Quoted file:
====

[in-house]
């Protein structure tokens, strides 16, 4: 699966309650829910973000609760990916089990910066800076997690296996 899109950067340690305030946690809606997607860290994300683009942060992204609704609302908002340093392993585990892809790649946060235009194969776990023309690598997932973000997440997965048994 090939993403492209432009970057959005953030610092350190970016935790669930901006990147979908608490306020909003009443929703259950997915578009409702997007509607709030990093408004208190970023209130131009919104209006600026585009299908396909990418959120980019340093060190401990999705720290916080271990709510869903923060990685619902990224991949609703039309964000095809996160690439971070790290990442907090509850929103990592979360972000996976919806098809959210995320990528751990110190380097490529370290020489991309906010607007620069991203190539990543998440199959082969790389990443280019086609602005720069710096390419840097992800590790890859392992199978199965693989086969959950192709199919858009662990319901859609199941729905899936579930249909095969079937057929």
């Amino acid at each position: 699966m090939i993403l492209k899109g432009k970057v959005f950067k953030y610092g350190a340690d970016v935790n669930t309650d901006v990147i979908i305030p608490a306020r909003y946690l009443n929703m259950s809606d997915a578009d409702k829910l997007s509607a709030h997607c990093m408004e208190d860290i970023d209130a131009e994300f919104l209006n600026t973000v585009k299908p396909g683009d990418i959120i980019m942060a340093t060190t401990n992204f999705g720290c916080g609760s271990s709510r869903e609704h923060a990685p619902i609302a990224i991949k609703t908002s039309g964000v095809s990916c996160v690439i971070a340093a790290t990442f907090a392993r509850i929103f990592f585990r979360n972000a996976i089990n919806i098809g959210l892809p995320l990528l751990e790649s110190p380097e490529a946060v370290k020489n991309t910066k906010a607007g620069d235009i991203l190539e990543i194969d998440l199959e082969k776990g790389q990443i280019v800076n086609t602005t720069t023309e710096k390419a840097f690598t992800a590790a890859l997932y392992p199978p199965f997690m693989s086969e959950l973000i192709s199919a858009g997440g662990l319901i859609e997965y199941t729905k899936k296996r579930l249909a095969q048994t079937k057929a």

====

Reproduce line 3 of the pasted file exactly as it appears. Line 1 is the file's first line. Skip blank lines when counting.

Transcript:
């Amino acid at each position: 699966m090939i993403l492209k899109g432009k970057v959005f950067k953030y610092g350190a340690d970016v935790n669930t309650d901006v990147i979908i305030p608490a306020r909003y946690l009443n929703m259950s809606d997915a578009d409702k829910l997007s509607a709030h997607c990093m408004e208190d860290i970023d209130a131009e994300f919104l209006n600026t973000v585009k299908p396909g683009d990418i959120i980019m942060a340093t060190t401990n992204f999705g720290c916080g609760s271990s709510r869903e609704h923060a990685p619902i609302a990224i991949k609703t908002s039309g964000v095809s990916c996160v690439i971070a340093a790290t990442f907090a392993r509850i929103f990592f585990r979360n972000a996976i089990n919806i098809g959210l892809p995320l990528l751990e790649s110190p380097e490529a946060v370290k020489n991309t910066k906010a607007g620069d235009i991203l190539e990543i194969d998440l199959e082969k776990g790389q990443i280019v800076n086609t602005t720069t023309e710096k390419a840097f690598t992800a590790a890859l997932y392992p199978p199965f997690m693989s086969e959950l973000i192709s199919a858009g997440g662990l319901i859609e997965y199941t729905k899936k296996r579930l249909a095969q048994t079937k057929a």